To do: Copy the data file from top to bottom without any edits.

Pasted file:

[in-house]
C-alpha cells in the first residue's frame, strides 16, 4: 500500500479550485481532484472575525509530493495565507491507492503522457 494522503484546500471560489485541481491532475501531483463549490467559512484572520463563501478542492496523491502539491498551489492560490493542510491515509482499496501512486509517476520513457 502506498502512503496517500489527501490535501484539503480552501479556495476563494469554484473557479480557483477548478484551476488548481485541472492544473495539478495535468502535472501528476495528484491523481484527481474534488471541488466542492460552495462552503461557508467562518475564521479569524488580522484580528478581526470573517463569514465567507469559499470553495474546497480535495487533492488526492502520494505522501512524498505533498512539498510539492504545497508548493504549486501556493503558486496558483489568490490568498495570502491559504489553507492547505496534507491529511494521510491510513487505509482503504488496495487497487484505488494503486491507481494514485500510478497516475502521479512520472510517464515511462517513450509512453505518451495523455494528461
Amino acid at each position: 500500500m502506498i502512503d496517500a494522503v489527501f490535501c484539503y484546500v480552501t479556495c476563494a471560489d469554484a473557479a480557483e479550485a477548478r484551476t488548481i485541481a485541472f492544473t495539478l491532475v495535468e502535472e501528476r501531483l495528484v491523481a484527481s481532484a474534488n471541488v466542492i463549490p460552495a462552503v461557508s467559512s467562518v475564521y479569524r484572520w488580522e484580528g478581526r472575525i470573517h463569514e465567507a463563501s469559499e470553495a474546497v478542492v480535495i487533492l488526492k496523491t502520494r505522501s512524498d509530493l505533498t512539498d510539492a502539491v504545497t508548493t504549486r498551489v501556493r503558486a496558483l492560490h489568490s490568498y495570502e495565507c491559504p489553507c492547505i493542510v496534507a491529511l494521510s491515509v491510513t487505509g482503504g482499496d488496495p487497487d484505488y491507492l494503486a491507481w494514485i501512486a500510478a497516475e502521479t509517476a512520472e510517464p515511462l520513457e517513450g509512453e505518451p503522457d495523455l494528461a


[in-house]
C-alpha cells in the first residue's frame, strides 16, 4: 500500500479550485481532484472575525509530493495565507491507492503522457 494522503484546500471560489485541481491532475501531483463549490467559512484572520463563501478542492496523491502539491498551489492560490493542510491515509482499496501512486509517476520513457 502506498502512503496517500489527501490535501484539503480552501479556495476563494469554484473557479480557483477548478484551476488548481485541472492544473495539478495535468502535472501528476495528484491523481484527481474534488471541488466542492460552495462552503461557508467562518475564521479569524488580522484580528478581526470573517463569514465567507469559499470553495474546497480535495487533492488526492502520494505522501512524498505533498512539498510539492504545497508548493504549486501556493503558486496558483489568490490568498495570502491559504489553507492547505496534507491529511494521510491510513487505509482503504488496495487497487484505488494503486491507481494514485500510478497516475502521479512520472510517464515511462517513450509512453505518451495523455494528461
Amino acid at each position: 500500500m502506498i502512503d496517500a494522503v489527501f490535501c484539503y484546500v480552501t479556495c476563494a471560489d469554484a473557479a480557483e479550485a477548478r484551476t488548481i485541481a485541472f492544473t495539478l491532475v495535468e502535472e501528476r501531483l495528484v491523481a484527481s481532484a474534488n471541488v466542492i463549490p460552495a462552503v461557508s467559512s467562518v475564521y479569524r484572520w488580522e484580528g478581526r472575525i470573517h463569514e465567507a463563501s469559499e470553495a474546497v478542492v480535495i487533492l488526492k496523491t502520494r505522501s512524498d509530493l505533498t512539498d510539492a502539491v504545497t508548493t504549486r498551489v501556493r503558486a496558483l492560490h489568490s490568498y495570502e495565507c491559504p489553507c492547505i493542510v496534507a491529511l494521510s491515509v491510513t487505509g482503504g482499496d488496495p487497487d484505488y491507492l494503486a491507481w494514485i501512486a500510478a497516475e502521479t509517476a512520472e510517464p515511462l520513457e517513450g509512453e505518451p503522457d495523455l494528461a